Musk’s future: Buying a Tesla with Bitcoin

Trevor Gulock, Staff Writer

Elon Musk, CEO of SpaceX and the all-renewable automobile brand Tesla, invested $1.5 billion — 15 percent of Tesla’s cash reserves — into Bitcoin, and has subsequently heavily promoted use and purchase of the cryptocurrency on social media and elsewhere. This news raised major controversy around the CEO’s unprecedented move into the cryptocurrency market; while Musk has developed a reputation for brazenness and trenchancy, the investment may be also indicative of the thinking that made him one of the most influential men today and why, to many, he is seen as a true visionary. Bitcoin, a cryptocurrency independent of any institutional financial or sovereign backing, has become an increasingly popular investment for veteran investors and day traders alike, despite its inherent instability of value. So, why did Elon Musk look to invest in a currency that fluctuates so wildly and offers no guarantee of protection from collapse? Tesla reported on their SEC filings they invested because Bitcoin offered “more flexibility to further diversify and maximize returns on our cash.” Seeking to distance themselves from the Federal Reserve’s low interest rates, Tesla certainly aims to gain exposure to an investment that will grant the company more purchasing power. Most importantly, it will grant them liquidity for when the company begins to accept Bitcoin as a form of payment for their automobiles — a move Tesla formally announced contemporaneous with their initial investment. Musk’s entrepreneurial and innovative spirit is pushing the company to accept Bitcoin as a means to make their cars more accessible and easier to purchase.

Nonetheless, the decision and investment was still met with heavy criticism. Marketed as a green brand, Tesla’s pivot furrowed many eyebrows in the environmentalist community by announcing they would be accepting Bitcoin. The cryptocurrency operates by incentivizing users to authenticate transactions for free Bitcoins, known as ‘Bitcoin mining.’ However, this authentication process uses up a substantial amount of energy — a recent analysis by Cambridge University suggests that global ‘mining’ efforts use up more electric energy than the entire nation of Argentina — and has detrimental effects on the environment. Shareholders and customers alike are taking this as a deep betrayal of the brand image which made Tesla unique: an answer to climate change and the wasteful gas automobile. It did not help that, after the Bitcoin announcement, Musk additionally reported that Tesla will no longer be matching 401k retirement contributions. This announcement caps previous backlash against Tesla for its treatment of employees, with some questioning if the release of this cut at the same time of the investment was to save face or distract from Tesla’s growing contradictions as a company.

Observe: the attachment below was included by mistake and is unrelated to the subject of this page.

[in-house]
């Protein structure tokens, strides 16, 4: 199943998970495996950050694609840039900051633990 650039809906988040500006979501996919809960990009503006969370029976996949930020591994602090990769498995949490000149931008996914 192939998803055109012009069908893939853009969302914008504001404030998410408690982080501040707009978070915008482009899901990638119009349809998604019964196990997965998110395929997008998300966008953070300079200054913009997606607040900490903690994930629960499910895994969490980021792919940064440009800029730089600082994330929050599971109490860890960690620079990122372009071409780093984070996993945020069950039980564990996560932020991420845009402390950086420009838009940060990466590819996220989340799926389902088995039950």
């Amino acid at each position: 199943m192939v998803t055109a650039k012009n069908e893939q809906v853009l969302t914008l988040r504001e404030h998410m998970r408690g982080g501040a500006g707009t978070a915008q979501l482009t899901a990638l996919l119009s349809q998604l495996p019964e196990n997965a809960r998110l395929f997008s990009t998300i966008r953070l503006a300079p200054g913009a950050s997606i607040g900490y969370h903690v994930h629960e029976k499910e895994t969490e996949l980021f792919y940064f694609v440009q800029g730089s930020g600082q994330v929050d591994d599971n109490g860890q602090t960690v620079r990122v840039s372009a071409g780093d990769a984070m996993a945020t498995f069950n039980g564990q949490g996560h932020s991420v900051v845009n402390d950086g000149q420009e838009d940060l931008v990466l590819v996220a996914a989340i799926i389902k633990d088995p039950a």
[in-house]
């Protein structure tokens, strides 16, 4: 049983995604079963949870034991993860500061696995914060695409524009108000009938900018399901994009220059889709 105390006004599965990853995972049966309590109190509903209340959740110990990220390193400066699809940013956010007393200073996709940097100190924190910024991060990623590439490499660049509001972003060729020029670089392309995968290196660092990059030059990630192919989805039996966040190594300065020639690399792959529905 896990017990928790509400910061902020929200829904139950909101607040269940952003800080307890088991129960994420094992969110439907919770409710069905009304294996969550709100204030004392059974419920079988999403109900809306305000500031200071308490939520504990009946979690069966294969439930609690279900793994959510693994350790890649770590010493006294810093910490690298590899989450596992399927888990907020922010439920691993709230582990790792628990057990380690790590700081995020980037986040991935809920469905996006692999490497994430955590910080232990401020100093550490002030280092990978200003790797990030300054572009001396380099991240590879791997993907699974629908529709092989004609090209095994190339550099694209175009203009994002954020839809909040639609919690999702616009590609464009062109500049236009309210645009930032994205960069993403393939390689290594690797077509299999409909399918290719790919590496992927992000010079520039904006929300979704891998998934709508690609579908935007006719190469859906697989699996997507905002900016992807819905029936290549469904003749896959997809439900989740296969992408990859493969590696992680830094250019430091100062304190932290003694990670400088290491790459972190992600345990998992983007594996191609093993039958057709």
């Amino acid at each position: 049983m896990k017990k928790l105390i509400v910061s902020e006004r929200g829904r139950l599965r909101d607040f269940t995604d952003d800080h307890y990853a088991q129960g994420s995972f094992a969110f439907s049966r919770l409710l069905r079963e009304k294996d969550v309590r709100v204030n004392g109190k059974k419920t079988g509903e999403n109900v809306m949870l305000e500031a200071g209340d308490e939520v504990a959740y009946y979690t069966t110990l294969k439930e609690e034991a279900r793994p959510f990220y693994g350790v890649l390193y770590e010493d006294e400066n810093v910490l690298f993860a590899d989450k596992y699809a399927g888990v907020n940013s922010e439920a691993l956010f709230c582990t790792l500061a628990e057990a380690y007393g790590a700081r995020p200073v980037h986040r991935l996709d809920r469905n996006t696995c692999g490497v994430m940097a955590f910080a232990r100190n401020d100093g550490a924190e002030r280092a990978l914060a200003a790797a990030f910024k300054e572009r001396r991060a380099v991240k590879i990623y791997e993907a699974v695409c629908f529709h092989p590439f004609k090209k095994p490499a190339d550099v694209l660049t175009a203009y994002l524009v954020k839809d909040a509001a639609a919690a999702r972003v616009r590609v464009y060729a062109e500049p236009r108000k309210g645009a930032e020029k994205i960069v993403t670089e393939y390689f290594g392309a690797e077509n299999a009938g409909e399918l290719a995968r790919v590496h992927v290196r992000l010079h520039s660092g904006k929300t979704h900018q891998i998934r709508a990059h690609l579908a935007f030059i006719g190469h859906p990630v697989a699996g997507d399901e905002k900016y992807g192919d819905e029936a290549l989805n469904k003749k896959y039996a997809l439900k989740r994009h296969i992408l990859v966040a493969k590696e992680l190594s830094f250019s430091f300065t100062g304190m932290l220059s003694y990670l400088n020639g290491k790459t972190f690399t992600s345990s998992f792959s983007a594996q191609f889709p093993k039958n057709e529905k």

Tesla’s investment has already been matched with a two percent growth in its shares. After releasing a number of tweets promoting Bitcoin, Musk’s account has been flagged by the SEC for market tampering. The CEO was previously charged with fraud in 2018 by the SEC for attempting to sell Tesla stocks at $420 per share. Nevertheless, many investors are pushing Bitcoin at a strong buy as the hype over its many unique features continues. Other Fortune 500 CEOs are expected to follow suit, creating a spiral of increased expectations that could lead to an uncertain future. Bitcoin enthusiasts suspect this will result in a domino-effect of investments, as well as make Bitcoin a more commonly accepted form of payment — one so commonly used that you could buy a Tesla with it.

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